So, Liverpool begin a new era today with a crucial game against Everton at Goodison Park. Both clubs are close to the bottom of the Premier League – a situation that was inconceivable even a few weeks ago. I find it hard to understand how everything fell apart so quickly – how the great tradition of a great club could be so easily rubbished and the fans of the club so humiliated.

Be patient with me. I grew up with only one question each spring: which trophy or trophies would the team be parading through Liverpool on an open-topped bus this year? We had thirty years of stunning success before it all began to sink. My memories are offended by reality and I am embarrassed to admit that I took success for granted. It’s hard to face today’s reality.

Which takes me on to a parallel line of thought that seems at first glance to be unrelated. There is a fuss in Germany about an exhibition entitled Hitler und die Deutschen (Hitler and the German People) at the Deutsches Historisches Museum in Berlin. This is the first time a major exhibition at a major museum has focussed on Hitler himself and some people are not happy about it. Their fear is that it will be exploited by neo-Nazis. (Although, as the director of the Museum Hans Ottomeyer tartly says, “They don’t read books and they don’t go to exhibitions”.)

On the surface there is little to fear in putting Hitler centre stage and trying to come to terms with how this pathetic little man came to wield such destructive power. As I have remarked before, Joachim Fest attempted a psychological analysis of the main Nazi protagonists in his 1968 book, The Face of the Third Reich. Horrific and offensive as it might be, you have to give the ‘monsters‘ a face if they are to be understood and if we are to come to terms with our own complicity in their manipulations.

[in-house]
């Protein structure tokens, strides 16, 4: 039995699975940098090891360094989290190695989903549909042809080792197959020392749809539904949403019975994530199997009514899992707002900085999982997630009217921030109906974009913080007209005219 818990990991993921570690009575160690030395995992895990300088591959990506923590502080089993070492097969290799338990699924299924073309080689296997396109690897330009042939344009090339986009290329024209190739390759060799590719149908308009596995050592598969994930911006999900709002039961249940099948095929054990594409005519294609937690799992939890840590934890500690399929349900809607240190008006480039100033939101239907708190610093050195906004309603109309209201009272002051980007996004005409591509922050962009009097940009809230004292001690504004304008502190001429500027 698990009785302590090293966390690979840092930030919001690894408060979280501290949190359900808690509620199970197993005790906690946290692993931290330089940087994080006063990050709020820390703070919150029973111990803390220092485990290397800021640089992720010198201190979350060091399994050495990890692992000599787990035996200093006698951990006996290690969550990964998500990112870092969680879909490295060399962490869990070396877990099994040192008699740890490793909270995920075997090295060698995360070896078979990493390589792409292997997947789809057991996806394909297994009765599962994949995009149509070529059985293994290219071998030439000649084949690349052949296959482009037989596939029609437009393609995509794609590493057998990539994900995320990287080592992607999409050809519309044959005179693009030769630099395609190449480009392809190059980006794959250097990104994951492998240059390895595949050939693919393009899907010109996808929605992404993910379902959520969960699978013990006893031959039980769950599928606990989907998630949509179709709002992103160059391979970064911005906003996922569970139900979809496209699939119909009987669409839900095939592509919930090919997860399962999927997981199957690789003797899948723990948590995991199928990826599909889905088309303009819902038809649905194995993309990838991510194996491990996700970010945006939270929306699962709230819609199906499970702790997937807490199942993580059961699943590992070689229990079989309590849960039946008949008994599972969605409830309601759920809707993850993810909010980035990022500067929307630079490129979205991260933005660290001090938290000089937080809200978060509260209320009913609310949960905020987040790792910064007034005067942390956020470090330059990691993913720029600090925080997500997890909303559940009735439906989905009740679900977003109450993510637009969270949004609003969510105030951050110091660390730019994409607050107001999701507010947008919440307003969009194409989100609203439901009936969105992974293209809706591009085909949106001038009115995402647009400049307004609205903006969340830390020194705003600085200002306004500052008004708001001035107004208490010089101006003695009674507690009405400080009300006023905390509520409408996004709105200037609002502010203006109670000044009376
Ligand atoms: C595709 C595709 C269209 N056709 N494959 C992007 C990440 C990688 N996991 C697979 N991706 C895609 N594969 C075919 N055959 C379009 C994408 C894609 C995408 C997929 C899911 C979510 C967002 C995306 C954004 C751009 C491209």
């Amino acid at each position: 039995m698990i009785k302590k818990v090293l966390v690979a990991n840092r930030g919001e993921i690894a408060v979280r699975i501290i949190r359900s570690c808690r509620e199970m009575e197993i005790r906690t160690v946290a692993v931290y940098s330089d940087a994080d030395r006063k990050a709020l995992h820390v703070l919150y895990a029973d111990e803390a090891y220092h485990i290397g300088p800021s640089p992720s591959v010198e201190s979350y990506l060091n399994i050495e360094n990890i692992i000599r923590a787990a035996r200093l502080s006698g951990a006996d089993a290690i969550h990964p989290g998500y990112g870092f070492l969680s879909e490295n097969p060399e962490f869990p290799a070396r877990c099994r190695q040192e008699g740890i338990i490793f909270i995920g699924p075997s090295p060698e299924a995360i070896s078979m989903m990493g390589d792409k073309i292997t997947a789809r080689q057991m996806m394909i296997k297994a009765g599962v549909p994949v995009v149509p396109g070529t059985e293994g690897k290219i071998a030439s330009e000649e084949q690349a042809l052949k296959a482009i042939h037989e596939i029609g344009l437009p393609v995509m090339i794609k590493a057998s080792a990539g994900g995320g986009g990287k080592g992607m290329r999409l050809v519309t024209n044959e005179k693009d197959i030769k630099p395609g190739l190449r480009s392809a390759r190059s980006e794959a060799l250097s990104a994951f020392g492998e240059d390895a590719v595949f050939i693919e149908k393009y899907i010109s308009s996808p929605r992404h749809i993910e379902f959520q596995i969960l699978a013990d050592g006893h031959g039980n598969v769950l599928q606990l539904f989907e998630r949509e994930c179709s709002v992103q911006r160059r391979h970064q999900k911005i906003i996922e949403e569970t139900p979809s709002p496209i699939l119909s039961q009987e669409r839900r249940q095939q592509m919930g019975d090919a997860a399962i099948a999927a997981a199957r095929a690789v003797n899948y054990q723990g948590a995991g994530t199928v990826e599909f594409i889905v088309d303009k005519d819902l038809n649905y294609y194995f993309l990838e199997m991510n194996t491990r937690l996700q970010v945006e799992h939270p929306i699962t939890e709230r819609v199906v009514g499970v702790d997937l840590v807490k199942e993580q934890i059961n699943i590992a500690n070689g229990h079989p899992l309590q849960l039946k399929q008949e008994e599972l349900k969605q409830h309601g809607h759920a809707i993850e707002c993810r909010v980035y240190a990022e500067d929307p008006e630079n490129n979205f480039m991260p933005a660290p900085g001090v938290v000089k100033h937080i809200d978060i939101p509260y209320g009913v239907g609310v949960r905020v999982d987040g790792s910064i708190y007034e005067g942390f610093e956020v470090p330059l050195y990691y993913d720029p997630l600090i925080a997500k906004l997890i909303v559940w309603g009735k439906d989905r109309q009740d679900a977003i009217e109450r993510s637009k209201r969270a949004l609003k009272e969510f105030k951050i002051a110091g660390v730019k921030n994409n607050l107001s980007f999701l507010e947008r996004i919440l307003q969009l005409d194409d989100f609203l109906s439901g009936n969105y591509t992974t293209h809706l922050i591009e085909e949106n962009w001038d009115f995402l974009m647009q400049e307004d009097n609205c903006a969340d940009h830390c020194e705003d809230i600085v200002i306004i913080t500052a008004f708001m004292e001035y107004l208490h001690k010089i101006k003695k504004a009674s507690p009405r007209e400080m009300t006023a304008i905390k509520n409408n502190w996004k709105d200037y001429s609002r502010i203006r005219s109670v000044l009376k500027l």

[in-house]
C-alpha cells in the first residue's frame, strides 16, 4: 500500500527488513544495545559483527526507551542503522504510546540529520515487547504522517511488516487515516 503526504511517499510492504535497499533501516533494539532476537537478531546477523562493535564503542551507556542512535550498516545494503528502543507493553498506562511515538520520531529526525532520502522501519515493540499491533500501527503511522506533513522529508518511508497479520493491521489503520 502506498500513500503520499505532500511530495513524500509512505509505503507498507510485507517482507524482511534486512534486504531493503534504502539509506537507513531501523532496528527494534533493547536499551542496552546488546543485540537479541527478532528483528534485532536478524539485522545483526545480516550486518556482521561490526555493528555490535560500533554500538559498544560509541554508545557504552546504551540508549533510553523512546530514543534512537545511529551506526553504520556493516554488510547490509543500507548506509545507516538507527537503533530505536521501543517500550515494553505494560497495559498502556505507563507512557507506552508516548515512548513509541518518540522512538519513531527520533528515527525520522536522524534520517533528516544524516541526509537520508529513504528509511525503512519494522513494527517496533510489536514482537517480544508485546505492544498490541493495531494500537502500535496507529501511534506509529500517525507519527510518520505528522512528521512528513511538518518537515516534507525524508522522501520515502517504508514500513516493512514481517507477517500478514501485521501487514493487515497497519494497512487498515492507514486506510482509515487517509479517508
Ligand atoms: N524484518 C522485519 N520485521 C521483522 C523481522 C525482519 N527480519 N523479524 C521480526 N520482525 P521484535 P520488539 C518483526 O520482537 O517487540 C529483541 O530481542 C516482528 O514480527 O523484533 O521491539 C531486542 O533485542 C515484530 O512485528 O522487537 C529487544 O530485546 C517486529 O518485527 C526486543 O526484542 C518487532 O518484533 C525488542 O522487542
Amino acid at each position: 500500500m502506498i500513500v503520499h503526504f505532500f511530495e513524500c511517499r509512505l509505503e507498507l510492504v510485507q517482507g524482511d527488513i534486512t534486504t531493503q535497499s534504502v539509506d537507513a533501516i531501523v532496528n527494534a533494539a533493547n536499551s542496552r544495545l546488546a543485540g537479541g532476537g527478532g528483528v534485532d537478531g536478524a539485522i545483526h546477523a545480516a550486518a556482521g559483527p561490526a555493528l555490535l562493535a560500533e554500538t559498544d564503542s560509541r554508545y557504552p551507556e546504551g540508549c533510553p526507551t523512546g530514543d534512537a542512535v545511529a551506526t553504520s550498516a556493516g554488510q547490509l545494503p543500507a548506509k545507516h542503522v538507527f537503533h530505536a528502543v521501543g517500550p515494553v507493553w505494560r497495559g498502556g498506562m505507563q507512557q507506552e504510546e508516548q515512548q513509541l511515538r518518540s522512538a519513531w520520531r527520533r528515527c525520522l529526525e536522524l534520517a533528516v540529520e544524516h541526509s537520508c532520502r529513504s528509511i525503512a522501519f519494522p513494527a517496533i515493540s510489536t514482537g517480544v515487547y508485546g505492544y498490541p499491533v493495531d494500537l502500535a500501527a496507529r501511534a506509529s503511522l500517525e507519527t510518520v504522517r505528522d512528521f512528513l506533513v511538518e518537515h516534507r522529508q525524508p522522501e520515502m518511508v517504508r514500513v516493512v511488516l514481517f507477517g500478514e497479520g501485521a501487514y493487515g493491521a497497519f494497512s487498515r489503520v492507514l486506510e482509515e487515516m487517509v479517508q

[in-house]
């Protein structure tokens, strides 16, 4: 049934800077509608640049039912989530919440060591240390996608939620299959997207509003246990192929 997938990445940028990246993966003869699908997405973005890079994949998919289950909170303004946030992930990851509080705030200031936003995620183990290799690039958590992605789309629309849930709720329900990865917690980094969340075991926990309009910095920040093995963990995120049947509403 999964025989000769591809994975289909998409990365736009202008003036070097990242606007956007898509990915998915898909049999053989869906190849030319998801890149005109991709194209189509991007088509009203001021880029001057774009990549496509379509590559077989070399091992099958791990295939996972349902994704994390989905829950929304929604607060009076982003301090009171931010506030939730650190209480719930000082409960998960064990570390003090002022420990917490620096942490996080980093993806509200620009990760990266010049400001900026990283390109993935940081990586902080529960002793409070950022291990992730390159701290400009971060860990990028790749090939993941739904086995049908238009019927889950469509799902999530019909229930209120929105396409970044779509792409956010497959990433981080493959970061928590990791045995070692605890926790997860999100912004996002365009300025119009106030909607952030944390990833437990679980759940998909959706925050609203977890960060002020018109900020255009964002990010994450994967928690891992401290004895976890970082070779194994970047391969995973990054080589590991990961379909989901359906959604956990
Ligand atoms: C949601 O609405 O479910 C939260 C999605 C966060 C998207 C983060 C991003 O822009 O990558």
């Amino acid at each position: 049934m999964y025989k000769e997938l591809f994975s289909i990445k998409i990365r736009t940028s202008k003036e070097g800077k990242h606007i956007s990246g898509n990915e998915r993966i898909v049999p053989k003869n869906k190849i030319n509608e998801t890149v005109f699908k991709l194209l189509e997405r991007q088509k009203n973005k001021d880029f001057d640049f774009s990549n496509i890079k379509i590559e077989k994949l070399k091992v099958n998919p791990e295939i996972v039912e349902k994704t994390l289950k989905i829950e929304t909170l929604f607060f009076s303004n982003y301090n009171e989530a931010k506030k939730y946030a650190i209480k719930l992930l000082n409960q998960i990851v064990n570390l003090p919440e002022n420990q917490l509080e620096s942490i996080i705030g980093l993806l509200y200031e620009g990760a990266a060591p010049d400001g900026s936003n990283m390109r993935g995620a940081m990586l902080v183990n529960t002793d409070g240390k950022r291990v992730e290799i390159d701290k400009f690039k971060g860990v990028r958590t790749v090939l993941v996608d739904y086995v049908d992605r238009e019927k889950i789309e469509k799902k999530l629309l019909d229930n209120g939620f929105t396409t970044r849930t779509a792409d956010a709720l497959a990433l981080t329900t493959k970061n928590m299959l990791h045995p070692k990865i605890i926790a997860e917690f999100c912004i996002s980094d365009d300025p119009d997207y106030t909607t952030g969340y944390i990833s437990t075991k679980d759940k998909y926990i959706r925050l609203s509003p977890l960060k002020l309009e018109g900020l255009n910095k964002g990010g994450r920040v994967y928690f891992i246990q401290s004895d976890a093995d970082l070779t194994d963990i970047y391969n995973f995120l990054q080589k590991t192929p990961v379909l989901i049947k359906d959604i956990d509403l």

The problem for Germans is that very soon ‘memory’ will become ‘history‘. The generation of those involved in Germany up to 1945 will begin to die out. That is why it is so important to capture their voices and preserve the memory from becoming ideological weapons in arguments about history (which can then be used to justify present or future action). In my book Finding Faith I briefly describe Sir Jonathan Sacks‘s view – that we must be cautious about memory becoming history and thereby losing our roots – and the opposite caution of Miroslav Volf – that memory can be held onto as an ideological weapon for justifying the violence or particularism of future generations who have nurtured a grievance. (Think of Northern Ireland and the Battle of the Boyne, for instance, or the ‘tribal’ violence of the Balkans after the division of Yugoslavia.)

I might be wrong, but it seems to many of us outside Germany that the Germans need to stare Hitler in the face and disempower him. As can be seen from this weekend’s debate about the death of German multiculturalism and the problems of German immigration, it is almost impossible to address some issues without the spectre of Hitler hanging over. Which gives Hitler a sort of ongoing victory – the power of the terrorist to scare the ‘free’ into restricting the freedom that was supposed to define them in the first place.